Steven Case — American Online
What does its founder say about AOL — and what do others say?
December 15, 2000
While the news has been bleak recently for most of America’s dot-coms, Internet giant AOL has just gotten a big shot in the arm. Its 41 year old CEO, Steve Case, just pulled off the biggest merger in history with Time Warner. In our new Read My Lips feature, we hear what Mr. Case has to say about himself and his company — and what others have to say about him.
How is business?
“We went from one million to 20 million subscribers in the past five years. That’s great, but a billion people watch CNN.” (January 2000)
What are the chances for FTC approval of the merger?
“We don’t believe conditions are necessary or appropriate.” (on FTC approval of the merger, October 2000)
Is the merger building a monopoly?
“People have been a little naïve and simplistic about relationships between so-called moguls. Media companies now deal with each other more like countries than corporations.” (February 2000)
Is the competition with Bertelsmann’s Thomas Middelhoff unfriendly?
“Thomas is still on my ‘buddy list.'” (February 2000)
What do others have to say about AOL’s erstwhile partnership with Bertelsmann — that ended with the Time Warner merger?
“The relationship between Thomas Middelhoff and Steve Case has been the most important transatlantic relationship in the media in recent years.” (Michael J. Wolf, head of the media and entertainment business at Booz Allen, in February 2000)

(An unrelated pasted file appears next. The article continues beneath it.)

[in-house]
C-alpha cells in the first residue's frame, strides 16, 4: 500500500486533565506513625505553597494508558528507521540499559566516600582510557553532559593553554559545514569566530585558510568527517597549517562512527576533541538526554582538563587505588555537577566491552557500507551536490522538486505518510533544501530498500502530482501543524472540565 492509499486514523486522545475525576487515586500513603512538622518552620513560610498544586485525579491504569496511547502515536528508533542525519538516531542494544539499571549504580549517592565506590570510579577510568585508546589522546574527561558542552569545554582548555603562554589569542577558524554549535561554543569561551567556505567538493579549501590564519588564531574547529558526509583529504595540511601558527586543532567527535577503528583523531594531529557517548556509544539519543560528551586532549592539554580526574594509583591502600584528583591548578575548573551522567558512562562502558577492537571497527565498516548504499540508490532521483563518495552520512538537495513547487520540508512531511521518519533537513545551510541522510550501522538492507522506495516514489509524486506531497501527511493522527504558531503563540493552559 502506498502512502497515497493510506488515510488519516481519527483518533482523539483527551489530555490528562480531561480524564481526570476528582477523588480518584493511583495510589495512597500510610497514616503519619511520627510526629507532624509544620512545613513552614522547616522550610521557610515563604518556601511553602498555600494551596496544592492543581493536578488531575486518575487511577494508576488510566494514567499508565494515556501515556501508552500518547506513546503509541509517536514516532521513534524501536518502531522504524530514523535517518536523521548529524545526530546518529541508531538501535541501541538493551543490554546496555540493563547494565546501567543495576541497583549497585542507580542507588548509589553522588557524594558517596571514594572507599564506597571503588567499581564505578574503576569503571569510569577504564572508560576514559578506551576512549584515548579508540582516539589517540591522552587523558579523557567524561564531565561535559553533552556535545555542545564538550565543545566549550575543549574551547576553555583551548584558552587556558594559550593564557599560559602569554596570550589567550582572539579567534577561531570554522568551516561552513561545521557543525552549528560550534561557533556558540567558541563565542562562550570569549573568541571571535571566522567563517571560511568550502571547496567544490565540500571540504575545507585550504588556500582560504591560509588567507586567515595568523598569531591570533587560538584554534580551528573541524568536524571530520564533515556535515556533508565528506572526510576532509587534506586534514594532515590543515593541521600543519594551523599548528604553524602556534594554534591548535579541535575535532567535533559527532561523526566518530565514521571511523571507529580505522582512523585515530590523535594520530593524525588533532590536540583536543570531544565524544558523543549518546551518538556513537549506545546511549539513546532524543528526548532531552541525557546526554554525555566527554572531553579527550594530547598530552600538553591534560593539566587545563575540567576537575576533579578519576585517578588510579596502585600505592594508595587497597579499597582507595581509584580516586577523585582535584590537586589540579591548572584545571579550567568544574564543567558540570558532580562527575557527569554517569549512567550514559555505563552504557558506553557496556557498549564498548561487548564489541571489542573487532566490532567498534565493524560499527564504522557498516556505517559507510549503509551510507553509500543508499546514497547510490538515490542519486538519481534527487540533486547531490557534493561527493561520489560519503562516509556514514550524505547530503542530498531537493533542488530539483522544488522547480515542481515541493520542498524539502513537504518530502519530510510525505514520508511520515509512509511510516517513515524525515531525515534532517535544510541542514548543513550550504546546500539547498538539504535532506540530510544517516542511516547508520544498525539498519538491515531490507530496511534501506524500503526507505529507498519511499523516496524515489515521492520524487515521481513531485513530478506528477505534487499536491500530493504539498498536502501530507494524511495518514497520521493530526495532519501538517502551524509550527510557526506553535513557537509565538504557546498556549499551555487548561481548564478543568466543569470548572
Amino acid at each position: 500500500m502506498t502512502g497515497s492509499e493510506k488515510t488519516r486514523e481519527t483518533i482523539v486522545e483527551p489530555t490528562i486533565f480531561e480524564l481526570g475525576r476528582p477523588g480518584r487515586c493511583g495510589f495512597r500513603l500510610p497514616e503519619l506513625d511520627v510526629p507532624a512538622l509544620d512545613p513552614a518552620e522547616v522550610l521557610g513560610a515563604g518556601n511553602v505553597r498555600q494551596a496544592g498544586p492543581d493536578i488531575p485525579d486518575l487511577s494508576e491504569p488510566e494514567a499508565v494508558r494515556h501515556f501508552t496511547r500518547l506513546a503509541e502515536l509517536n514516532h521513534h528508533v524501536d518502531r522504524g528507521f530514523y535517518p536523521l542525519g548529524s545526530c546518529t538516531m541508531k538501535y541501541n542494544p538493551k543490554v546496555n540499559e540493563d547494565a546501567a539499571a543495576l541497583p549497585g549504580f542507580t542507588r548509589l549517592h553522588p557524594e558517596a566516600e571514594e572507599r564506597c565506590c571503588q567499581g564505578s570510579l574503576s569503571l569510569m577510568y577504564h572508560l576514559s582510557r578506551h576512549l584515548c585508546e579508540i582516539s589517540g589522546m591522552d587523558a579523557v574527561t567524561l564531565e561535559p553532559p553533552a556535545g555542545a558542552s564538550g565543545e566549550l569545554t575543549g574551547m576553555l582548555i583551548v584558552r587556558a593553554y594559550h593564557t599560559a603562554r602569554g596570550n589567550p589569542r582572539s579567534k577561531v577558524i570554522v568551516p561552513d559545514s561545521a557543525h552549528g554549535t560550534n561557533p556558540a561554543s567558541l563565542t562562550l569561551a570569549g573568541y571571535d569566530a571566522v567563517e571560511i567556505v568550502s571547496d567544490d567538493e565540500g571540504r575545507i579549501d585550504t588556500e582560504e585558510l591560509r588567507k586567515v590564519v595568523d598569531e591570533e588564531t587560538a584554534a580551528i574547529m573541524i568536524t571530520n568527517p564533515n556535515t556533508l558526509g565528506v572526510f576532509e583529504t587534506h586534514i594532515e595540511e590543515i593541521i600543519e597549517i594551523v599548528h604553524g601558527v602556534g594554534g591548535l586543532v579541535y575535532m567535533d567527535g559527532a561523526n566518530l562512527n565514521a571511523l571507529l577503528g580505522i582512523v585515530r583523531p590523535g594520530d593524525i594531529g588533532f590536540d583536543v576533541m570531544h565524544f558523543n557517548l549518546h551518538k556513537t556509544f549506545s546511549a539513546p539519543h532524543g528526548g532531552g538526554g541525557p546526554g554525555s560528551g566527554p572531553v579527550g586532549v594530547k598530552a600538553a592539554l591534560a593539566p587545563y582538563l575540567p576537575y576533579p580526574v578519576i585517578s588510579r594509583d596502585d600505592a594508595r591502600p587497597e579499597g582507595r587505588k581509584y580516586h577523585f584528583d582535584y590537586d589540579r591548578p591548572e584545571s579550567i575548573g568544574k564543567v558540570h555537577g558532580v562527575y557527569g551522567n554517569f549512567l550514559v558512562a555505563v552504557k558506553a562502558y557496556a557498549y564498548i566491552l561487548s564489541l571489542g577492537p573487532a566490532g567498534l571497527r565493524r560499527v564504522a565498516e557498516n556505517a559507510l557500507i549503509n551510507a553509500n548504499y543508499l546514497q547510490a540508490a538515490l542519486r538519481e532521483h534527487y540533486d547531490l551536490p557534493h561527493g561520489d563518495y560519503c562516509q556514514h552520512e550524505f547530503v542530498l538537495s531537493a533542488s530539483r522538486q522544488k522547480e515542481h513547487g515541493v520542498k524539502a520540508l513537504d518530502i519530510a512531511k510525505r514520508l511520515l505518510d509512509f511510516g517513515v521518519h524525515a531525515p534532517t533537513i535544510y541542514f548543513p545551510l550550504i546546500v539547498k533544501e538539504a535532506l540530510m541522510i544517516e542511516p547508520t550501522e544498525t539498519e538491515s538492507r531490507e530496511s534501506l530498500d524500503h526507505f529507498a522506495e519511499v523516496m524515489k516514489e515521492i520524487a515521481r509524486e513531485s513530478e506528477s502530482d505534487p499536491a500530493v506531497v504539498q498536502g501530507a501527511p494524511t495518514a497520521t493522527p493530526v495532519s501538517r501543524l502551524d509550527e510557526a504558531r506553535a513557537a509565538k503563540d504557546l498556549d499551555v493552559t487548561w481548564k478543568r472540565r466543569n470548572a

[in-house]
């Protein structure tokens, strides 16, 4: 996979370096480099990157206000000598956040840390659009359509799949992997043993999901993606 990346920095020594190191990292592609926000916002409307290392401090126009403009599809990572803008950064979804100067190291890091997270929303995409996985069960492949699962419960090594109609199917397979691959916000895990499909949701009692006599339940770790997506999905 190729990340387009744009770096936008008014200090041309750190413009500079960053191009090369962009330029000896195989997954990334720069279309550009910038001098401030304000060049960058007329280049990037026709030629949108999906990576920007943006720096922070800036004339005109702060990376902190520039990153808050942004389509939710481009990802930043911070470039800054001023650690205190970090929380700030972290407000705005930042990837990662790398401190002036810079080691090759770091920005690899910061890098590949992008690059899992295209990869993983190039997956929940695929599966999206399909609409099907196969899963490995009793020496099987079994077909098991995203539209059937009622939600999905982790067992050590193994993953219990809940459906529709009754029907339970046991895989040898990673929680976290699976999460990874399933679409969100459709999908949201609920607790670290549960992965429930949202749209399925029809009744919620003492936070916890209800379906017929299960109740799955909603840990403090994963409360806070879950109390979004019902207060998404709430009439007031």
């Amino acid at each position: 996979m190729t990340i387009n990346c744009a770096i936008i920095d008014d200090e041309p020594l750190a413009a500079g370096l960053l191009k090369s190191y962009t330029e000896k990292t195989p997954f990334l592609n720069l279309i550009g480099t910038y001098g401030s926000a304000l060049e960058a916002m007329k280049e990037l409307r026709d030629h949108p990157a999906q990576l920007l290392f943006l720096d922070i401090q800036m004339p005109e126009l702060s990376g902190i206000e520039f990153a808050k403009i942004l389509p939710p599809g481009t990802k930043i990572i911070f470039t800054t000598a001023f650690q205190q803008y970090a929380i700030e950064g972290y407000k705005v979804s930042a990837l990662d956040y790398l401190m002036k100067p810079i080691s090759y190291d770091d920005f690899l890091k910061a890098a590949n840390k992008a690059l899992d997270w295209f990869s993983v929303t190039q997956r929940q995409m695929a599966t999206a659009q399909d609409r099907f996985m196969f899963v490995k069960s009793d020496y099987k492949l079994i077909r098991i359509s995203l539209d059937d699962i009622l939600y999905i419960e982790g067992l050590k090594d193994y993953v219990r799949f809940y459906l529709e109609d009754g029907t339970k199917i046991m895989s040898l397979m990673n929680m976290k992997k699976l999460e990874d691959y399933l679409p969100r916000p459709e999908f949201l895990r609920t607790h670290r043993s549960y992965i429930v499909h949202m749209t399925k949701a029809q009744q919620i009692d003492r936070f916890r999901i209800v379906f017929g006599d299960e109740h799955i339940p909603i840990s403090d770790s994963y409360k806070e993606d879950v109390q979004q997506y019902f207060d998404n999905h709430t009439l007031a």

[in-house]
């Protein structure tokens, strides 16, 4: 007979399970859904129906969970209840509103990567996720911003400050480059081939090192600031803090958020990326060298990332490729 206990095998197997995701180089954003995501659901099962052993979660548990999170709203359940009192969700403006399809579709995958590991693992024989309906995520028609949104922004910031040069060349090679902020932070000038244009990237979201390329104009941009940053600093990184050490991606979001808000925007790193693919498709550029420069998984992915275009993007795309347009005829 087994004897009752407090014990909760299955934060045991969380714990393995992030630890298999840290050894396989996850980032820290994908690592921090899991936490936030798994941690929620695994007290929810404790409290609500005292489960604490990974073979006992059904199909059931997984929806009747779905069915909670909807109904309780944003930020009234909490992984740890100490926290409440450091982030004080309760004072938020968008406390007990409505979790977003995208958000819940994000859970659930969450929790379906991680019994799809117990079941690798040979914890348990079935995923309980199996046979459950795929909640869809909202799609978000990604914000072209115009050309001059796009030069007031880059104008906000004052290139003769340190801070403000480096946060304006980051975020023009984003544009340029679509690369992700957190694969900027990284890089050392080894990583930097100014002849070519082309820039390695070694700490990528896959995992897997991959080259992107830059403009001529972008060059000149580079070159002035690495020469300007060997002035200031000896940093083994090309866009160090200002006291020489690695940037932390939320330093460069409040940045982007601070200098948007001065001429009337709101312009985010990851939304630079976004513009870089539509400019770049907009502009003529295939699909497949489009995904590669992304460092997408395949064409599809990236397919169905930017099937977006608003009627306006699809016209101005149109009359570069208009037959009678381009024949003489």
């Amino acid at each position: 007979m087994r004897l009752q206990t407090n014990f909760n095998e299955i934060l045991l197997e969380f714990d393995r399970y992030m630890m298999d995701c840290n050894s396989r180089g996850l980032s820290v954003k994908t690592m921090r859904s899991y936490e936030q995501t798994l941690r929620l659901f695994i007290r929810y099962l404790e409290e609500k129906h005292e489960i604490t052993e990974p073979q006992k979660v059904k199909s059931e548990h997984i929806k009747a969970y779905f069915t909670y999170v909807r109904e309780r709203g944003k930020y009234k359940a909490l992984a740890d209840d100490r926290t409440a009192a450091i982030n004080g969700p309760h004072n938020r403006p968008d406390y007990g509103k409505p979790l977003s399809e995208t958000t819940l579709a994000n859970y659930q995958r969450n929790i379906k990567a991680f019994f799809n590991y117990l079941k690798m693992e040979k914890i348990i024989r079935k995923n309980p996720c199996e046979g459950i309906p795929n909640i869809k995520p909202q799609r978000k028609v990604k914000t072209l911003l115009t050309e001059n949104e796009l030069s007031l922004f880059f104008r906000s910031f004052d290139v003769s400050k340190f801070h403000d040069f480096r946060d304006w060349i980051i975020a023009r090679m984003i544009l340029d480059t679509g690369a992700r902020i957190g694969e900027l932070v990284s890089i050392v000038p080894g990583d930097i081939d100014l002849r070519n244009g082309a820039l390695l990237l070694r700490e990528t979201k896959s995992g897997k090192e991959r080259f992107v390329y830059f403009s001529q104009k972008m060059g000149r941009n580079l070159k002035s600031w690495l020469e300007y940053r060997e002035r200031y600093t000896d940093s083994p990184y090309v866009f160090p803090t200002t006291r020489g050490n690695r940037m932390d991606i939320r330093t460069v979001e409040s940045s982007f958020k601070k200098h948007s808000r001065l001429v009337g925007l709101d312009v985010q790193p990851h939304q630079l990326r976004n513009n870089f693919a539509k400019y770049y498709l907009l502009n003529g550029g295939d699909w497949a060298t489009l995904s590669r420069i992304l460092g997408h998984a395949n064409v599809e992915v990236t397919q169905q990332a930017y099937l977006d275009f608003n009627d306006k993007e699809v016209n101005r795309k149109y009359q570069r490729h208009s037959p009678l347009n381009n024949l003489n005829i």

What does Bill Gates think about AOL?
“I can buy 20% of you — or I can buy all of you. Or I can go into business myself — and bury you.” (Microsoft Chairman Bill Gates, in 1998)
Is AOL a good company to work for?
“The AOL purchase was of course good for our wallets, but bad for our souls.” (Netscape employee, March 2000)
Is there a conflict of interest between the two companies?
“Time-Warner is a company with almost indecipherable conflicts of interests. It will be interesting to see how AOL sorts out the priorities.” (John Battelle, publisher of The Industry Standard, in January 2000)
How does Wall Street view AOL?
“AOL is the company Wall Street loves to hate. People are going to have to recognize that it’s the McDonald’s of the on-line industry.” (Wall Street money manager in November 1996)
AOL at a Glance
By 1999, AOL's share price has increased more than 35,000% since its initial public offering in 1992. By comparison, over the twelve years from 1986 to mid-1998, Microsoft's stock price increased about 11,000%. (Financial Times)
As of early 2000, the combined value of AOL and Time-Warner (at $240 billion, with a total of 82,000 employees) represented almost 30% of the gross national product of Spain — a country of 40 million people. (Washington Post)
As of mid-2000, AOL’s market value of $131 billion was bigger than that of any other media concern in the world. (New York Times)
As of 2000, AOL’s network handles approximately 60 million user sessions per day – and 600 million member hours per month. (Morgan Stanley Dean Witter)